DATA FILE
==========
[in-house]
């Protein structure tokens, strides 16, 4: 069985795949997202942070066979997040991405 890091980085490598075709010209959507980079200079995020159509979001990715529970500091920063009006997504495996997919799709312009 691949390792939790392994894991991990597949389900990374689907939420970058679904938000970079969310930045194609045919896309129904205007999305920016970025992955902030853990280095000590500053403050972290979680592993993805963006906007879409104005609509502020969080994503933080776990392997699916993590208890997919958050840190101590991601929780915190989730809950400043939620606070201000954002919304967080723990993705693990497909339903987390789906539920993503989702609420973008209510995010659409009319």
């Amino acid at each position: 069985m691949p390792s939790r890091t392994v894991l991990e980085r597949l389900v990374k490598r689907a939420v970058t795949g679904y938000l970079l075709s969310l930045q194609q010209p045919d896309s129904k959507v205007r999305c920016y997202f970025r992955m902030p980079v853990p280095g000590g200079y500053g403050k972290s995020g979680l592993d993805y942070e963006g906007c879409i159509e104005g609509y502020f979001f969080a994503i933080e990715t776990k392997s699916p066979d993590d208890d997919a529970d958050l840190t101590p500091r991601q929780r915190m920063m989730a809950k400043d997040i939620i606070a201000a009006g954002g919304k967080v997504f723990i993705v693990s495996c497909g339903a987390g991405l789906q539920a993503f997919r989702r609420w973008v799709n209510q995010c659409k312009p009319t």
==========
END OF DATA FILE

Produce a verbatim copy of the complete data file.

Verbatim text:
[in-house]
């Protein structure tokens, strides 16, 4: 069985795949997202942070066979997040991405 890091980085490598075709010209959507980079200079995020159509979001990715529970500091920063009006997504495996997919799709312009 691949390792939790392994894991991990597949389900990374689907939420970058679904938000970079969310930045194609045919896309129904205007999305920016970025992955902030853990280095000590500053403050972290979680592993993805963006906007879409104005609509502020969080994503933080776990392997699916993590208890997919958050840190101590991601929780915190989730809950400043939620606070201000954002919304967080723990993705693990497909339903987390789906539920993503989702609420973008209510995010659409009319």
């Amino acid at each position: 069985m691949p390792s939790r890091t392994v894991l991990e980085r597949l389900v990374k490598r689907a939420v970058t795949g679904y938000l970079l075709s969310l930045q194609q010209p045919d896309s129904k959507v205007r999305c920016y997202f970025r992955m902030p980079v853990p280095g000590g200079y500053g403050k972290s995020g979680l592993d993805y942070e963006g906007c879409i159509e104005g609509y502020f979001f969080a994503i933080e990715t776990k392997s699916p066979d993590d208890d997919a529970d958050l840190t101590p500091r991601q929780r915190m920063m989730a809950k400043d997040i939620i606070a201000a009006g954002g919304k967080v997504f723990i993705v693990s495996c497909g339903a987390g991405l789906q539920a993503f997919r989702r609420w973008v799709n209510q995010c659409k312009p009319t």